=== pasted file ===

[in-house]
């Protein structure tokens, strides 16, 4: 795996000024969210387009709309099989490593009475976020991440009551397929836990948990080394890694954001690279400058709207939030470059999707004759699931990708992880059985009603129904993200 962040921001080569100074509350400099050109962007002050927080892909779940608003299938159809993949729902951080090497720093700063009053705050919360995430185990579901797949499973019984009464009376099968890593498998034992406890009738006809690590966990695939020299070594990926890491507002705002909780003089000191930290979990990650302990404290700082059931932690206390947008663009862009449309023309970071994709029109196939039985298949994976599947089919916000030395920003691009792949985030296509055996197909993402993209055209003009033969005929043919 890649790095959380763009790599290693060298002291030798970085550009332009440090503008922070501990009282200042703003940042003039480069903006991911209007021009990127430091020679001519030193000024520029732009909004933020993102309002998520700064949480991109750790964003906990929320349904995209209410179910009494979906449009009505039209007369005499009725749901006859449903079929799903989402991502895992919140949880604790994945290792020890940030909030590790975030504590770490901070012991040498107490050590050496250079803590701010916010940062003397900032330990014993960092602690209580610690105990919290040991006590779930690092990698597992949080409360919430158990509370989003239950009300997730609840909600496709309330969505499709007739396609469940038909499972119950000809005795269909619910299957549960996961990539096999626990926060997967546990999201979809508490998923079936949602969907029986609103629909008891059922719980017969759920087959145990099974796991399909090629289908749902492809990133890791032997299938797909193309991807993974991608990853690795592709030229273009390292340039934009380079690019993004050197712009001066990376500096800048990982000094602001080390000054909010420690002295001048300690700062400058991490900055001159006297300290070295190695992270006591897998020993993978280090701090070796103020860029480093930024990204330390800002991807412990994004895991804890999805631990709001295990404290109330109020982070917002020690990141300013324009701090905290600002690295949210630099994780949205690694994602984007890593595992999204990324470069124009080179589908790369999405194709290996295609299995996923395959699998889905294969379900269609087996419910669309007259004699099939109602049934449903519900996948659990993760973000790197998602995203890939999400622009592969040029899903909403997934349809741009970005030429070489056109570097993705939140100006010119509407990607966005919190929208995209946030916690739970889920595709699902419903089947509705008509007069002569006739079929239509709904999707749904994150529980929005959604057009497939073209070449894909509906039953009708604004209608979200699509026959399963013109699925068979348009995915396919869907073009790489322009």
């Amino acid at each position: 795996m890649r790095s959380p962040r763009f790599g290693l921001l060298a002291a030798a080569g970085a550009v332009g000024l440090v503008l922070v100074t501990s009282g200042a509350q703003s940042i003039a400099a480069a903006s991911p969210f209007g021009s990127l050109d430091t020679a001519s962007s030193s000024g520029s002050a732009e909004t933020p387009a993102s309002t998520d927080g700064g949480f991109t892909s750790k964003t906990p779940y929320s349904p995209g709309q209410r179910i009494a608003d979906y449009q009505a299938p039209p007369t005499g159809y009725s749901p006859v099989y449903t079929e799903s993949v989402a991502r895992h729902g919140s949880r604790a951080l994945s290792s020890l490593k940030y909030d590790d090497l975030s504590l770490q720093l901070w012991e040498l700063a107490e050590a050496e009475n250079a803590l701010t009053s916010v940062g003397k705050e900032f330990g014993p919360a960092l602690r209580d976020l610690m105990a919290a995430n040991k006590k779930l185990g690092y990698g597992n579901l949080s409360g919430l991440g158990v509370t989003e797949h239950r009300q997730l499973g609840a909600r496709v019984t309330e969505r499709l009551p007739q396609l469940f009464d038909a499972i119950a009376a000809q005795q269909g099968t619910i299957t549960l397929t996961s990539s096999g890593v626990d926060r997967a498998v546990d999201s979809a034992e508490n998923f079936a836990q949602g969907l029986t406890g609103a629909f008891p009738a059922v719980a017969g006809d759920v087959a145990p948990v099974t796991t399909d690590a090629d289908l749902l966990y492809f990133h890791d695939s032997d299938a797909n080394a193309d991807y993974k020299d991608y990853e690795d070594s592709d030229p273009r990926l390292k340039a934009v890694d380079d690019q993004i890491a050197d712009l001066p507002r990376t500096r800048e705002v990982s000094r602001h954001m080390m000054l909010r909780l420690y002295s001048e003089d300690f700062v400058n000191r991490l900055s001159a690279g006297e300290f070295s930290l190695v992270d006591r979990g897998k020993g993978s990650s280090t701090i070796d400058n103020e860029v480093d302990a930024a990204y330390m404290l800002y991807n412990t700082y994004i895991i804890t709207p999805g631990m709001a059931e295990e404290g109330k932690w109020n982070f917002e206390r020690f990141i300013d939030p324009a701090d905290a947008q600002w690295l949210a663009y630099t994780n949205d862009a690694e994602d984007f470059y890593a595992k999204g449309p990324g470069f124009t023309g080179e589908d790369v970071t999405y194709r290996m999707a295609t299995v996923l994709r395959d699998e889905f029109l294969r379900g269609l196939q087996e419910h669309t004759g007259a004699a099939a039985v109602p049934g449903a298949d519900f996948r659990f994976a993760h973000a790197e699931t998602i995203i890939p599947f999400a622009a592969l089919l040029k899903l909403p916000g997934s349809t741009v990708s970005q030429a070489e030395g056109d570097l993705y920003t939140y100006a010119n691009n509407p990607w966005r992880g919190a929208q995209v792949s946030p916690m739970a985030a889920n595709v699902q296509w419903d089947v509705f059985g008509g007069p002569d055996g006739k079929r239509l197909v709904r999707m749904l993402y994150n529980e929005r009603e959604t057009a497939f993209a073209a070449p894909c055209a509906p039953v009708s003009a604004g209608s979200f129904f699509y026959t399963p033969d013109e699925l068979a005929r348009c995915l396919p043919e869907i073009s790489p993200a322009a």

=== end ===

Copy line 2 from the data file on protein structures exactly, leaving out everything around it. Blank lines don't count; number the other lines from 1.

């Protein structure tokens, strides 16, 4: 795996000024969210387009709309099989490593009475976020991440009551397929836990948990080394890694954001690279400058709207939030470059999707004759699931990708992880059985009603129904993200 962040921001080569100074509350400099050109962007002050927080892909779940608003299938159809993949729902951080090497720093700063009053705050919360995430185990579901797949499973019984009464009376099968890593498998034992406890009738006809690590966990695939020299070594990926890491507002705002909780003089000191930290979990990650302990404290700082059931932690206390947008663009862009449309023309970071994709029109196939039985298949994976599947089919916000030395920003691009792949985030296509055996197909993402993209055209003009033969005929043919 890649790095959380763009790599290693060298002291030798970085550009332009440090503008922070501990009282200042703003940042003039480069903006991911209007021009990127430091020679001519030193000024520029732009909004933020993102309002998520700064949480991109750790964003906990929320349904995209209410179910009494979906449009009505039209007369005499009725749901006859449903079929799903989402991502895992919140949880604790994945290792020890940030909030590790975030504590770490901070012991040498107490050590050496250079803590701010916010940062003397900032330990014993960092602690209580610690105990919290040991006590779930690092990698597992949080409360919430158990509370989003239950009300997730609840909600496709309330969505499709007739396609469940038909499972119950000809005795269909619910299957549960996961990539096999626990926060997967546990999201979809508490998923079936949602969907029986609103629909008891059922719980017969759920087959145990099974796991399909090629289908749902492809990133890791032997299938797909193309991807993974991608990853690795592709030229273009390292340039934009380079690019993004050197712009001066990376500096800048990982000094602001080390000054909010420690002295001048300690700062400058991490900055001159006297300290070295190695992270006591897998020993993978280090701090070796103020860029480093930024990204330390800002991807412990994004895991804890999805631990709001295990404290109330109020982070917002020690990141300013324009701090905290600002690295949210630099994780949205690694994602984007890593595992999204990324470069124009080179589908790369999405194709290996295609299995996923395959699998889905294969379900269609087996419910669309007259004699099939109602049934449903519900996948659990993760973000790197998602995203890939999400622009592969040029899903909403997934349809741009970005030429070489056109570097993705939140100006010119509407990607966005919190929208995209946030916690739970889920595709699902419903089947509705008509007069002569006739079929239509709904999707749904994150529980929005959604057009497939073209070449894909509906039953009708604004209608979200699509026959399963013109699925068979348009995915396919869907073009790489322009």